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Ah! when I thither go

I know that my joy-emptied eyes shall see

A white Ghost wandering where the lilies blow,

A Sorrow sitting by the trysting tree.

I kiss this soft curl of her living hair,

'Tis full of light as when she did unbind

Her sudden ringlets, making bright the wind:

'Tis here, but she is-where?

Why do I, like a child impatient, weep?

Delight dies like a wreath of frosted breath;

Though here I toil upon the barren deep,
I see the sunshine yonder lie asleep,
Upon the calm and beauteous shores of Death.
Ah, Maurice, let thy human heart decide,
The first best pilot through distracting jars.
The lowliest roof of love at least will hide
The desolation of the lonely stars.
Stretched on the painful rack of forty years,
I've learned at last the sad philosophy
Of the unhoping heart, unshrinking eye-

God knows; my icy wisdom and my sneers

Are frozen tears!

The day wears, and I go.

Farewell, Elijah! may you heartily dine!

I cannot, David, see your fingers twine

In the long hair of your foe.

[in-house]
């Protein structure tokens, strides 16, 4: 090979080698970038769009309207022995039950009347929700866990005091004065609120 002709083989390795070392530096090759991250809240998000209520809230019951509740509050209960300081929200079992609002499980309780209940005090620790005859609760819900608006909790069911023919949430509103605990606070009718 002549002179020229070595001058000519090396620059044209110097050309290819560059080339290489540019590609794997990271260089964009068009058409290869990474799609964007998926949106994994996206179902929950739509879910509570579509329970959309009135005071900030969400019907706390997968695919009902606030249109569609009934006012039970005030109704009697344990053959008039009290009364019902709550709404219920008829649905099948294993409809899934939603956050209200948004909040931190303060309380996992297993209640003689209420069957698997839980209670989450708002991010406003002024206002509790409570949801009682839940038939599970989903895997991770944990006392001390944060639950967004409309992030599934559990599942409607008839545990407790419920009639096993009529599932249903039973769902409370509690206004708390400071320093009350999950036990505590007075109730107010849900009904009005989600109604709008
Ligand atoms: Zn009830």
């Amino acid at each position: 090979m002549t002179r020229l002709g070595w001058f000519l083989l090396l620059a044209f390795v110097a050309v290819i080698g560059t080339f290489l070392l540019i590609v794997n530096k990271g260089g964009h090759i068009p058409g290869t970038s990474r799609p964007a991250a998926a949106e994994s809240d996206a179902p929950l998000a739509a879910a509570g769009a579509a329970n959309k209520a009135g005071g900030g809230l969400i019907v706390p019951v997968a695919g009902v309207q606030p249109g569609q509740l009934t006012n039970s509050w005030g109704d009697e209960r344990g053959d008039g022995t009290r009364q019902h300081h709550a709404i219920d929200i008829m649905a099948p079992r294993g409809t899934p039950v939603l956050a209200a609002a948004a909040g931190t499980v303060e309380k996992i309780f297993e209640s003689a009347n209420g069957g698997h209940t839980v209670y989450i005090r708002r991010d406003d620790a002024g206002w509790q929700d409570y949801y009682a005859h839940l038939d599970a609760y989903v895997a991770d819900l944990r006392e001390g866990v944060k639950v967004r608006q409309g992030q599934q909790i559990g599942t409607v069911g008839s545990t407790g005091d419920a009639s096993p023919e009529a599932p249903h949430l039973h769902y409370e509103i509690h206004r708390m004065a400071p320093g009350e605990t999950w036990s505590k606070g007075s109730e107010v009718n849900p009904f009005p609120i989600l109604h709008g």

Housewife, adieu, Heaven keep your ample form,

May custom never fail

;

And may your heart, as sound as your own ale,

Be soured by never a storm!

Though I have travelled now for twice an hour,

I have not heard a bird or seen a flower.

This wild road has a little mountain rill

To sing to it, ah! happier than I.
How desolate the region, and how still
The idle earth looks on the idle sky!
I trace the river by its wandering green;
The vale contracts to a steep pass of fear,

And through the midnight of the pines I hear
The torrent raging down the long ravine.

At last I've reached the summit high and bare;

I fling myself on heather dry and brown:

As silent as a picture lies the town,

Its peaceful smokes are curling in the air;
The bay is one delicious sheet of rose,

And round the far point of the tinted cliffs

I see the long strings of the fishing skiffs
Come home to roost like lines of evening crows.

I can be idle only one day more

As the nets drying on the sunny shore;

Thereafter, chambers, still 'mid thronged resorts,

Strewn books and littered parchments, nought to see, Save a charwoman's face, a dingy tree,

A fountain plashing in the empty courts.

But let me hasten down this shepherd's track, The Night is at my back.

THE NIGHT BEFORE THE WEDDING,

OR

TEN YEARS AFTER.

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